Naturally, parents of children diagnosed with any type of congenital heart disease are usually overwhelmed. Besides, they’re panicked, says Fuller. “I actually think it’s a very difficult position to be a parent or a grandparent, mainly because you’re inundated with a lot of new information. A lot of it is very technical information” “, she says. Where doctors have spent years understanding the complexity of various heart defects and the options for treating them, parents are often given a crash course at a critical moment. “You are suddenly forced to learn this within hours or even days of when your child might need life-saving surgery,” Fuller says.

For this reason, a large part of what pediatric cardiologists do is fill the information gap by explaining to parents what is going on. That said, experts also advise parents to do their homework — consulting reputable online sources, from the AHA to respected medical centers of excellence — and to have an open and ongoing dialogue with healthcare providers about the short-term and long-term care needs and options. This goes for everything from risks and benefits at the time of treatment, as well as lifestyle considerations for the child – such as whether their activity needs to be restricted at any time or in any way due to a cardiac disease. “My advice [to] parents would ask a lot of questions,” says James.

Fortunately, when time and understanding are essential to make informed treatment decisions, diagnoses are sometimes made in utero, depending, for example, on the nature and severity of a heart defect. In other cases, through careful monitoring of infant health, the problem is identified at the time of birth or long before an operation is imminently needed – or in cases where surgery or further procedure is not necessary at all.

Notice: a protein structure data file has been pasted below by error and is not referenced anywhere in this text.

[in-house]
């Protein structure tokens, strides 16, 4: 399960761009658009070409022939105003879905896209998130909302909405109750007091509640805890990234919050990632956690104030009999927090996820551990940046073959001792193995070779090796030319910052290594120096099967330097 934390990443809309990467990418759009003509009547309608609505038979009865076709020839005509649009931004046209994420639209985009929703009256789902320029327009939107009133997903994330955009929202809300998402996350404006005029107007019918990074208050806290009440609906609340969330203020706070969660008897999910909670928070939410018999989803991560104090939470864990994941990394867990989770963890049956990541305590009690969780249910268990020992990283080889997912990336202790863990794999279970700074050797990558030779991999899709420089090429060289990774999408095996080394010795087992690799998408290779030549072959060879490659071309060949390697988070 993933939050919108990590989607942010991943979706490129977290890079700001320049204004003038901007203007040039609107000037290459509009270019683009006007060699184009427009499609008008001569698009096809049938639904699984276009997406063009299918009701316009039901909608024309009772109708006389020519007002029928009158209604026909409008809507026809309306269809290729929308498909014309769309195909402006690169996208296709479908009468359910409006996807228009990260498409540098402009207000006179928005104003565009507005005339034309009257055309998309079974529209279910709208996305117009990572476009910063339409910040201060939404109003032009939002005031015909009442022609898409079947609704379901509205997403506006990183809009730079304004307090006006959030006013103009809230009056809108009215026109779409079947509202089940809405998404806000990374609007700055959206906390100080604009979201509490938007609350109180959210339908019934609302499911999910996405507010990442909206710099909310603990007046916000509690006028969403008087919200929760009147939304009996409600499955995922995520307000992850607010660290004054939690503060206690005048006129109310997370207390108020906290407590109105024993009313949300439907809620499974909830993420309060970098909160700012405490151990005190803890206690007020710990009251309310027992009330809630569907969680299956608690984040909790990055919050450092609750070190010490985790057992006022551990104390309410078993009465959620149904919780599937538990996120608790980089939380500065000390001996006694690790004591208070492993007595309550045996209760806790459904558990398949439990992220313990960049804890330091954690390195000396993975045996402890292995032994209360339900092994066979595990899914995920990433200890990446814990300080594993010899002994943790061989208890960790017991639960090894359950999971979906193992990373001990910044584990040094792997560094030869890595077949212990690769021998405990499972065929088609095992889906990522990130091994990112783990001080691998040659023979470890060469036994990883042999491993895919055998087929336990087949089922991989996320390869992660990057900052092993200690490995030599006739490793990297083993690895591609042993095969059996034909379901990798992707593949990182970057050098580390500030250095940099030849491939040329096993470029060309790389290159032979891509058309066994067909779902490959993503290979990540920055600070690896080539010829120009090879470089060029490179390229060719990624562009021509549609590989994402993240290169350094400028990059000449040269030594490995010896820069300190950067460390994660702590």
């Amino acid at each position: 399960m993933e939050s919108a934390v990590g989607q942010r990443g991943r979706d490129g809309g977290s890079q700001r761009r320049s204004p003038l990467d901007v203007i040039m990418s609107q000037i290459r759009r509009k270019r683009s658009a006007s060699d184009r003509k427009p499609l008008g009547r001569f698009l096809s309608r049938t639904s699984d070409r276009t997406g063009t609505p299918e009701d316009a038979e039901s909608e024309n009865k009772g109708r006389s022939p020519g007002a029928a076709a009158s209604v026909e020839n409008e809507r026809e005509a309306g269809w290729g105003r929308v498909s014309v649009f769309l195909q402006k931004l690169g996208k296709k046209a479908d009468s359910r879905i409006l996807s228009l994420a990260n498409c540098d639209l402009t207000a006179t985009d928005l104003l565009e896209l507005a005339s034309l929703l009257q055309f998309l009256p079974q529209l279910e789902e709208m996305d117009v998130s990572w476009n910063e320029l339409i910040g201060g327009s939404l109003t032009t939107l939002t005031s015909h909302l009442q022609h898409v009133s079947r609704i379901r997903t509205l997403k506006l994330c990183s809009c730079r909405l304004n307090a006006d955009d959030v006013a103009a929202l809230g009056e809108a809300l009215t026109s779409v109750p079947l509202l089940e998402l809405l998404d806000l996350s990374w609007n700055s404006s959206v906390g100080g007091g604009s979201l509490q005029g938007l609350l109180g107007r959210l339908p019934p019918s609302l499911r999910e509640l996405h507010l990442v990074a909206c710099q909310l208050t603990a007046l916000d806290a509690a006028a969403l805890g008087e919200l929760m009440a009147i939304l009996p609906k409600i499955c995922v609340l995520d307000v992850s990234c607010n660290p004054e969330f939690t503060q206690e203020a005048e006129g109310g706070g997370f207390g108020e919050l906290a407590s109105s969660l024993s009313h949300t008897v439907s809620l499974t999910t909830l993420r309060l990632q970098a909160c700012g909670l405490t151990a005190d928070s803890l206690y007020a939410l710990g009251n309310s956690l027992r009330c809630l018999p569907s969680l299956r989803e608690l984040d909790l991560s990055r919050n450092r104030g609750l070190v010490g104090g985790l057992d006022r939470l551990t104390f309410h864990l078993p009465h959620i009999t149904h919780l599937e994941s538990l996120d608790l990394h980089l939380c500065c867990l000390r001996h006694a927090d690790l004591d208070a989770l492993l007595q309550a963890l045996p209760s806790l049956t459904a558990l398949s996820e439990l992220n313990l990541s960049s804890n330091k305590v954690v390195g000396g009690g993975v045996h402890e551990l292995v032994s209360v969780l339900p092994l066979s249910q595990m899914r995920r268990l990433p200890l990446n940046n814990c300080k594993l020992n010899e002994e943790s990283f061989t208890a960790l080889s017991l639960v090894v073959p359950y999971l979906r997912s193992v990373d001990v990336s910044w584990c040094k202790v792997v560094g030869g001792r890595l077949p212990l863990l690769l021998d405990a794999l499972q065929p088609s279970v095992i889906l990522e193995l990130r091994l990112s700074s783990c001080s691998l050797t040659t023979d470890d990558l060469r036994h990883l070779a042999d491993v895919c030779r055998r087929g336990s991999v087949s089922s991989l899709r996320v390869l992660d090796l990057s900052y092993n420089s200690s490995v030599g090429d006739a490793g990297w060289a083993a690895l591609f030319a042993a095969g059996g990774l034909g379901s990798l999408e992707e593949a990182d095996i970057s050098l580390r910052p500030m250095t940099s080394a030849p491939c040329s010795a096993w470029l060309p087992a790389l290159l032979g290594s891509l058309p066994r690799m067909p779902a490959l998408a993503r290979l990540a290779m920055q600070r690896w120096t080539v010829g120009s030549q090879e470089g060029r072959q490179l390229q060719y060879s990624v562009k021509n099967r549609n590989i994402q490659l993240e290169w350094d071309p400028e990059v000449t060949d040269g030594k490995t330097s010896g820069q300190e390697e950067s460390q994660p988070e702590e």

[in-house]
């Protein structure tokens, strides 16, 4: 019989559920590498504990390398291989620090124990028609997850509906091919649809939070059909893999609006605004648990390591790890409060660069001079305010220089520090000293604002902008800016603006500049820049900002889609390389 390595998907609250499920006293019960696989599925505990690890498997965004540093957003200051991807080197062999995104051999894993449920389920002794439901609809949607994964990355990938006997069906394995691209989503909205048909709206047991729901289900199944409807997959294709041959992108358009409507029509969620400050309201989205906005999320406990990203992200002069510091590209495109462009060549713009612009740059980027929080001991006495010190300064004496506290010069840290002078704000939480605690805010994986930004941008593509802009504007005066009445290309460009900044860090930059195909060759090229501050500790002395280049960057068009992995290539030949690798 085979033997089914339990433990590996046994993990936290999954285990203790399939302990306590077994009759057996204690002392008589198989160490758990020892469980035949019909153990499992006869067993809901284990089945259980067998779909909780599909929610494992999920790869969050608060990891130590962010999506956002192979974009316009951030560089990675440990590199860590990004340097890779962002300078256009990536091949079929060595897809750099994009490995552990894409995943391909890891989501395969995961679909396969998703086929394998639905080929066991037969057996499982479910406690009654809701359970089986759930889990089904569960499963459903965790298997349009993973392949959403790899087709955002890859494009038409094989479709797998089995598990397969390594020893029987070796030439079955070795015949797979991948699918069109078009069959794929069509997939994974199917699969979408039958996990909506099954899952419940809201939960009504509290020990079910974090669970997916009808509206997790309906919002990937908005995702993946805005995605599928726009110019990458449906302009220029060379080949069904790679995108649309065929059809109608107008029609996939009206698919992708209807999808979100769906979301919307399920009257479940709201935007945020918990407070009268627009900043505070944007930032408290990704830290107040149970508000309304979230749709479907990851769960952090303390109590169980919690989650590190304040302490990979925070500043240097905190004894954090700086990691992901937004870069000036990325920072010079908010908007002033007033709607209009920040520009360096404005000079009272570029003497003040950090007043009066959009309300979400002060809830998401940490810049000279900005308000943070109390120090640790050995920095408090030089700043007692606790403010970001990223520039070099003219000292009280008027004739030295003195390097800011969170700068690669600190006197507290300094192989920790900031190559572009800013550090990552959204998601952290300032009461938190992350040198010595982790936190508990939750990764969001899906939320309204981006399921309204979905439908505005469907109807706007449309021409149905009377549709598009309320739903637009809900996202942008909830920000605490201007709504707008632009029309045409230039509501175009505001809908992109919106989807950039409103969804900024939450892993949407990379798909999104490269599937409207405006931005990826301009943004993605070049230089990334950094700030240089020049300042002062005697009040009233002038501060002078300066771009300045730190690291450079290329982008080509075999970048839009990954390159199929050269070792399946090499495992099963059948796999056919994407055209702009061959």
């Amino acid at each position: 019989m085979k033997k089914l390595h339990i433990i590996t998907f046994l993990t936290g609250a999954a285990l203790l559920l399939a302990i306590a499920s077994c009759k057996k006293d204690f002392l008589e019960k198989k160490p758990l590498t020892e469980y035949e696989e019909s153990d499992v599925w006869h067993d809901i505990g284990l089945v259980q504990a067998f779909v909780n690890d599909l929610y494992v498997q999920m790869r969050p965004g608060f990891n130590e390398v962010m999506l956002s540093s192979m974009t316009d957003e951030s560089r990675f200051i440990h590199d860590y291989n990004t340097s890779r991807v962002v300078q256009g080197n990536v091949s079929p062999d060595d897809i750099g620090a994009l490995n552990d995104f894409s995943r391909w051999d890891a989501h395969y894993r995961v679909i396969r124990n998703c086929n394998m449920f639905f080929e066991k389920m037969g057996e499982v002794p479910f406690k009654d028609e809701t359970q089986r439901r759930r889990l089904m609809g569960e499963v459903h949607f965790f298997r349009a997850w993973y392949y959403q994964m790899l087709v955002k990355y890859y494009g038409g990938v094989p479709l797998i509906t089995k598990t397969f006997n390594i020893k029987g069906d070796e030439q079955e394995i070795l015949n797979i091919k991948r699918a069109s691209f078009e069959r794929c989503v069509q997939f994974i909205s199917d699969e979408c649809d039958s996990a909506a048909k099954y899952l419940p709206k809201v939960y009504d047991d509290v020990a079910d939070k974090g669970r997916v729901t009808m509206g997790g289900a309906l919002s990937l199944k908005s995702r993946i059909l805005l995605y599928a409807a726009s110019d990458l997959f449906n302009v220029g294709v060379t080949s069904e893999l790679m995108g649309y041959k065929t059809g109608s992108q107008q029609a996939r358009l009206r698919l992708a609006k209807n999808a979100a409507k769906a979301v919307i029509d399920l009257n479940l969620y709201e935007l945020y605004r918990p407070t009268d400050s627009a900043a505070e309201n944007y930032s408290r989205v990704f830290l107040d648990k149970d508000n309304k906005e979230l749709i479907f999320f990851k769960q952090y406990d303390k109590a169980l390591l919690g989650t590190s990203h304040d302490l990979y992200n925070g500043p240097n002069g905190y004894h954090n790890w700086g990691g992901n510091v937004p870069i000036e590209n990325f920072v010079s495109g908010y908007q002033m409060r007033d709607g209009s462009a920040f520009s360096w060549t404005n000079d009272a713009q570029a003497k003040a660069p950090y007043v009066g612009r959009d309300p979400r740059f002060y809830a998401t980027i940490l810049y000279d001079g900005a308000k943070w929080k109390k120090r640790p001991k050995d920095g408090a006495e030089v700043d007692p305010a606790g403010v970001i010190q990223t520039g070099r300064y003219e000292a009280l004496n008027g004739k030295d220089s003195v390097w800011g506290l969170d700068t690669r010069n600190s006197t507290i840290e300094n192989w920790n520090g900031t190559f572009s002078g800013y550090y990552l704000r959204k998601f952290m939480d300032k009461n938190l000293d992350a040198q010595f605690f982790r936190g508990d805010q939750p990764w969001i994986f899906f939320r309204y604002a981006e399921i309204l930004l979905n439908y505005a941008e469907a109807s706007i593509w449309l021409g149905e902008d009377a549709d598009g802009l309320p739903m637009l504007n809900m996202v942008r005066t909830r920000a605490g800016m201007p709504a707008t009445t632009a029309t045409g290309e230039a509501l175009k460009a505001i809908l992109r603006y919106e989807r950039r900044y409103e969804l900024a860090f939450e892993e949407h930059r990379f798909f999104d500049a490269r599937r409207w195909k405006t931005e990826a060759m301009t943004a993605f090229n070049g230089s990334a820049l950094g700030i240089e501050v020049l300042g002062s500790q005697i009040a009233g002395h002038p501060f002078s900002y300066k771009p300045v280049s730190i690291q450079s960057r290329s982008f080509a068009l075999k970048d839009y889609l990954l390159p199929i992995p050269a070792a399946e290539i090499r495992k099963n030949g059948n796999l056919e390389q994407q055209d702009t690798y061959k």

In addition, the prognosis of children with heart defects has improved significantly, so one of the main objectives today, according to experts, is not just to save lives, but the quality of life of patients until ‘adulthood.

“What I like to say to parents is that we’ve come such a long way in pediatric cardiology as a field since the 1960s, when we really had nothing to offer a child born with a heart defect. until today, in the 21st century really, most children live with their heart defect,” says James. Children may need medication or other ongoing care and, even with surgery or d Other treatments, some have activity restrictions that limit things like participation in sports, among other ways that heart disease can affect their daily lives.Yet heart defects often don’t have a significant impact at all. long-term.”They can have surgery which can either be curative surgery,” says James, “or palliative surgery, which doesn’t necessarily completely correct the blood flow but may s keeps the heart working well enough so that the child can go to school and play football and be on the swim team and have a normal, healthy and fulfilling life.